This month’s blog about sexual disappointment is adapted from a post written by one my sex education teachers, Martha Kauppi. For my clients who are therapists, I highly recommend you get some training from Martha. You can read her original blog here.
Many people have not received clear, science-based education and information about sex and sexual functioning. Due to this sad fact, many people suffer unnecessarily from sexual disappointment. There are two crucial pieces of psycho-education that everyone should know.
- Erections come and go through the course of a sexual interaction
- An erection is a physiological sign of arousal, and anxiety kills arousal. No-one can stay erect if anxiety is present.
Here are two more helpful pieces of scientific fact:
Fact 1: less than 20% of people with a vagina and clitoris reach orgasm from vaginal penetration alone. The vast majority, more than 80%, require direct clitoral stimulation, and most need quite a lot of time spent on clitoral stimulation to reach orgasm. You can read more information on my Myths About Orgasm blog.
Fact 2: most people with a penis are able to reach orgasm without being fully hard. It might be easier to do this with self-stimulation than for a partner to do it, but for most, it is possible.
Knowing these facts, if an erection is lost during a sexual interaction, instead of struggling with sexual disappointment, the partner with a vagina could manage their reaction by self-soothing, in that moment, by engaging in some positive self-talk like:
“I know my partner is attracted to me, even though I sometimes have some insecurities about my body. I know that erections come and go, so this erection fading is not a reason to think my partner isn’t attracted to me. Also, I would really love more sex play that involves clitoral stimulation. I can show my partner that there’s no need to be ashamed or embarrassed, and that I don’t need to be focused on an erection. I could take the lead here, and we could see how much pleasure we could generate not related to penetration. I might even reach orgasm in the process, which would be a fun side benefit.”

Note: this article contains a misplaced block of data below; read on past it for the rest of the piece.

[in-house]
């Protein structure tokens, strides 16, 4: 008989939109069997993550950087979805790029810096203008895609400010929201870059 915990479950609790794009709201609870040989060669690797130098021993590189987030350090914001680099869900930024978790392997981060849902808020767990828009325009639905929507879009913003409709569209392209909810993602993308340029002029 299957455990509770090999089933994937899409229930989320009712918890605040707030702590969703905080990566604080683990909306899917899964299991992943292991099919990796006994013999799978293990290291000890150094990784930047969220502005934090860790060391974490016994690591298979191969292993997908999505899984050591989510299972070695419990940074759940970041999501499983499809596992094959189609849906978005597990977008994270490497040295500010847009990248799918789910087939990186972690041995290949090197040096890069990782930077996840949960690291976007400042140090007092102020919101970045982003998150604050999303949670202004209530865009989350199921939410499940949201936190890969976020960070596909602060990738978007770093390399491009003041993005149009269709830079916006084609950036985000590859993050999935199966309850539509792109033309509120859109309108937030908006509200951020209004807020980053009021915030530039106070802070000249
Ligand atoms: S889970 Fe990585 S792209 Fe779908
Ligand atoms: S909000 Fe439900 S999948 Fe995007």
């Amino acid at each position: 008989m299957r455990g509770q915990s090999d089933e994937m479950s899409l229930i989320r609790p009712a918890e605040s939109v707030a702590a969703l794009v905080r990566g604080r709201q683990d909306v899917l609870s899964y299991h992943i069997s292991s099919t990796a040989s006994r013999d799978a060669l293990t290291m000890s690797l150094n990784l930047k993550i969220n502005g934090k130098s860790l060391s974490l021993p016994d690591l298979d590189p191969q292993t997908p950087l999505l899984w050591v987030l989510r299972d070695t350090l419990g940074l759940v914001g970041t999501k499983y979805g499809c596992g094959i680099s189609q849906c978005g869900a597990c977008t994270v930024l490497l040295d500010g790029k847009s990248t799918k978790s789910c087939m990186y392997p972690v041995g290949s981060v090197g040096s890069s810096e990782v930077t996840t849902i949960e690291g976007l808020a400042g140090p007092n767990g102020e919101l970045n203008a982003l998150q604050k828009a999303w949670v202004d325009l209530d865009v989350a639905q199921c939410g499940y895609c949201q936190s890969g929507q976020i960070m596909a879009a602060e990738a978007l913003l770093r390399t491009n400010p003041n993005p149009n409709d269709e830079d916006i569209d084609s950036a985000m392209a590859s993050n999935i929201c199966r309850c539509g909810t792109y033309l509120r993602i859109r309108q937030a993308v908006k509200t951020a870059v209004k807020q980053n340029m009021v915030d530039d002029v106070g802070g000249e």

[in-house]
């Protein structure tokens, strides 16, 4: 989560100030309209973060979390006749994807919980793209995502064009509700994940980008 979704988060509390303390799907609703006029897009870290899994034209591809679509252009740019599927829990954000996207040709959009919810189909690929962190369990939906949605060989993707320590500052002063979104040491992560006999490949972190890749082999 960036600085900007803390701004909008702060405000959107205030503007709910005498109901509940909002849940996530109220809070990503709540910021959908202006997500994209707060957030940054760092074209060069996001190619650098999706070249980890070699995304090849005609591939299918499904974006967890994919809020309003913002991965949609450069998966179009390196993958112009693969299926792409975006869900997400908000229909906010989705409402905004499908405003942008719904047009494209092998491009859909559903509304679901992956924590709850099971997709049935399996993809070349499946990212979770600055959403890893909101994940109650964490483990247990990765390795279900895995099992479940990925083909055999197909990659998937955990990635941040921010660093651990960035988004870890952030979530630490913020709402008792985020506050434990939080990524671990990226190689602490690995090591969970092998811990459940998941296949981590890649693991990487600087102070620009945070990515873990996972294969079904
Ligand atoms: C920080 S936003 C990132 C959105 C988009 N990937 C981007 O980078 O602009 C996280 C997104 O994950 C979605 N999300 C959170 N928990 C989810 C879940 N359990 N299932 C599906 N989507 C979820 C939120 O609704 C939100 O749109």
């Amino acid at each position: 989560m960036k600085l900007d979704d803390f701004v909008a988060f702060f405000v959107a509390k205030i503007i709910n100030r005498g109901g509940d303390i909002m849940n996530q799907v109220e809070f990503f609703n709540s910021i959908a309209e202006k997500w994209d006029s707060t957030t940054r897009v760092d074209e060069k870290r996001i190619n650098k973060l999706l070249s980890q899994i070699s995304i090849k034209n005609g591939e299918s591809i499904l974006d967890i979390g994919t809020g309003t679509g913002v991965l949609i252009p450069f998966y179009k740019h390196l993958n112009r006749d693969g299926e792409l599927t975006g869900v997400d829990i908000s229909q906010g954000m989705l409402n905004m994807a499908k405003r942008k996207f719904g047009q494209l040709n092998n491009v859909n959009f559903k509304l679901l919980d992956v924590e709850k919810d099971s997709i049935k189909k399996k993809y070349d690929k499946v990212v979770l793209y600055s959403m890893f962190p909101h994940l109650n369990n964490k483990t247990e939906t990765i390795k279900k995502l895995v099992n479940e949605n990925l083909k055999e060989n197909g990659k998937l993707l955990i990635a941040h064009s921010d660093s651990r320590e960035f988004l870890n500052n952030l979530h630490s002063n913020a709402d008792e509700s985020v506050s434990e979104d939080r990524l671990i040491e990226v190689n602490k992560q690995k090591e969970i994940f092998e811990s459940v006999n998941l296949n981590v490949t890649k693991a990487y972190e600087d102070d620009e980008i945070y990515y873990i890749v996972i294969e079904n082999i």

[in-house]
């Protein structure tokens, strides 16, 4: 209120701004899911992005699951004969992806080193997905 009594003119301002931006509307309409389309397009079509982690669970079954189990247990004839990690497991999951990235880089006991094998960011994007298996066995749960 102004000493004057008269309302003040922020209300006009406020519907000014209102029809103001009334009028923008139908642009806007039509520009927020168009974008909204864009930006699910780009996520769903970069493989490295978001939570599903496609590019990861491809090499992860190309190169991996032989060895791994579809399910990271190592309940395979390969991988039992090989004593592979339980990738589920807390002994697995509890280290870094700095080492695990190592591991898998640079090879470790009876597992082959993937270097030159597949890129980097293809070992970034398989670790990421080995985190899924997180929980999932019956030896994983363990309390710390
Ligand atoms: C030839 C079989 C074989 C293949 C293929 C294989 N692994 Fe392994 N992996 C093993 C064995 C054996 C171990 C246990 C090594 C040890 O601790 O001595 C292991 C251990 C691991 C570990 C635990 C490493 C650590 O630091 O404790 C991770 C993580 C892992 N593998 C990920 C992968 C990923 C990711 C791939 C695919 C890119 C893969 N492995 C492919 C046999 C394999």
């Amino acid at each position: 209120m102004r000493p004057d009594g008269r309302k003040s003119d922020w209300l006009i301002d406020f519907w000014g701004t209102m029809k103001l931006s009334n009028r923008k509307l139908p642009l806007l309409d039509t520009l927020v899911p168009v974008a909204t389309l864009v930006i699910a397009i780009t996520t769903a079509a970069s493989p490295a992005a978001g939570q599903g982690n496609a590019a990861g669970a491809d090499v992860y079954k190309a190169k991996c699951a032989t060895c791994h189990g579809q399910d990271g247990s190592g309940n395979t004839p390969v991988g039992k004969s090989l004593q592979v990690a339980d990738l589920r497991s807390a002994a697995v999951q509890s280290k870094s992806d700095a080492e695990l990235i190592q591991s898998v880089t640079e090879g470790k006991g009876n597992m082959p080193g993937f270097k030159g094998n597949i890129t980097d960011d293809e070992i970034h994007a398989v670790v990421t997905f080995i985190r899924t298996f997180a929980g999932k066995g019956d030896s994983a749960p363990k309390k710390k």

The partner with a penis could also use the knowledge above to give a different meaning when an erection is lost. Their sexual disappointment could be managed by saying:
“It’s OK. I can show my partner how attracted I am in this moment in many different ways. I would love it if she became really highly aroused. And clitoral stimulation, as well as a few other things that I know she enjoys, will get her there. I always get really turned on when she’s really turned on, and my erection will probably come back. If it doesn’t, that’s OK, I can still touch myself and reach orgasm if I want to. And we can have penis-in-vagina sex another time.”
Sexual disappointment is inevitable. Whether it’s erection issues, lubrication issues, sex pain, premature ejaculation, postpartum low desire, mismatched desire or some other sex issue, everyone will sometimes find themselves in a situation where their body doesn’t cooperate in a sexual activity. Taking this personally is just not helpful. Our bodies cannot obey our wishes. Practicing being mindful and present during sex helps a lot.